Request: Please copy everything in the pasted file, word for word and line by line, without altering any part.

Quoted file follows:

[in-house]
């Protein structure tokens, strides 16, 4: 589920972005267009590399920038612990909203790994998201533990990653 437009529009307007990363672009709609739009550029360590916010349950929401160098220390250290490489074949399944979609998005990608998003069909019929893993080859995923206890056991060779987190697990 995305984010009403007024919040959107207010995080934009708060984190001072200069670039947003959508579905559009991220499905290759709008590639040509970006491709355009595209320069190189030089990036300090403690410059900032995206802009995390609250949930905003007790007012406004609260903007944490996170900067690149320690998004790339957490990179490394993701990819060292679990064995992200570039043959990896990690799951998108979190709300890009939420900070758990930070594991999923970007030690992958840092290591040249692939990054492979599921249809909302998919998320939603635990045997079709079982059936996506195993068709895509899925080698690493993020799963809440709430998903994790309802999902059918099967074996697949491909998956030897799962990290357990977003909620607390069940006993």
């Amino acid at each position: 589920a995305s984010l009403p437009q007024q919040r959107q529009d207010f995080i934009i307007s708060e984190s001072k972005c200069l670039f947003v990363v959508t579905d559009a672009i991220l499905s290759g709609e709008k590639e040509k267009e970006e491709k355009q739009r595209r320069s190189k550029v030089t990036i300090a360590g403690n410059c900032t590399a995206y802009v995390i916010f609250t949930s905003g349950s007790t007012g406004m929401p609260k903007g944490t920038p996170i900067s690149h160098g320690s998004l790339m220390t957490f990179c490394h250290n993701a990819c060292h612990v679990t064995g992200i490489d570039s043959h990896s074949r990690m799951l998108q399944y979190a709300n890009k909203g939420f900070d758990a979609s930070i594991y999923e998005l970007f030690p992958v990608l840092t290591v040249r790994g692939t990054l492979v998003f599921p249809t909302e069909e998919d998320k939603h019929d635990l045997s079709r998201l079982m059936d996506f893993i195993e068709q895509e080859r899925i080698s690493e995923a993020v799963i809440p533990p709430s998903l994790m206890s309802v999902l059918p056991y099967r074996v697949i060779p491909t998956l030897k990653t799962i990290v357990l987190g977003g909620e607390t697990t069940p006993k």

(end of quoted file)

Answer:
[in-house]
């Protein structure tokens, strides 16, 4: 589920972005267009590399920038612990909203790994998201533990990653 437009529009307007990363672009709609739009550029360590916010349950929401160098220390250290490489074949399944979609998005990608998003069909019929893993080859995923206890056991060779987190697990 995305984010009403007024919040959107207010995080934009708060984190001072200069670039947003959508579905559009991220499905290759709008590639040509970006491709355009595209320069190189030089990036300090403690410059900032995206802009995390609250949930905003007790007012406004609260903007944490996170900067690149320690998004790339957490990179490394993701990819060292679990064995992200570039043959990896990690799951998108979190709300890009939420900070758990930070594991999923970007030690992958840092290591040249692939990054492979599921249809909302998919998320939603635990045997079709079982059936996506195993068709895509899925080698690493993020799963809440709430998903994790309802999902059918099967074996697949491909998956030897799962990290357990977003909620607390069940006993």
């Amino acid at each position: 589920a995305s984010l009403p437009q007024q919040r959107q529009d207010f995080i934009i307007s708060e984190s001072k972005c200069l670039f947003v990363v959508t579905d559009a672009i991220l499905s290759g709609e709008k590639e040509k267009e970006e491709k355009q739009r595209r320069s190189k550029v030089t990036i300090a360590g403690n410059c900032t590399a995206y802009v995390i916010f609250t949930s905003g349950s007790t007012g406004m929401p609260k903007g944490t920038p996170i900067s690149h160098g320690s998004l790339m220390t957490f990179c490394h250290n993701a990819c060292h612990v679990t064995g992200i490489d570039s043959h990896s074949r990690m799951l998108q399944y979190a709300n890009k909203g939420f900070d758990a979609s930070i594991y999923e998005l970007f030690p992958v990608l840092t290591v040249r790994g692939t990054l492979v998003f599921p249809t909302e069909e998919d998320k939603h019929d635990l045997s079709r998201l079982m059936d996506f893993i195993e068709q895509e080859r899925i080698s690493e995923a993020v799963i809440p533990p709430s998903l994790m206890s309802v999902l059918p056991y099967r074996v697949i060779p491909t998956l030897k990653t799962i990290v357990l987190g977003g909620e607390t697990t069940p006993k």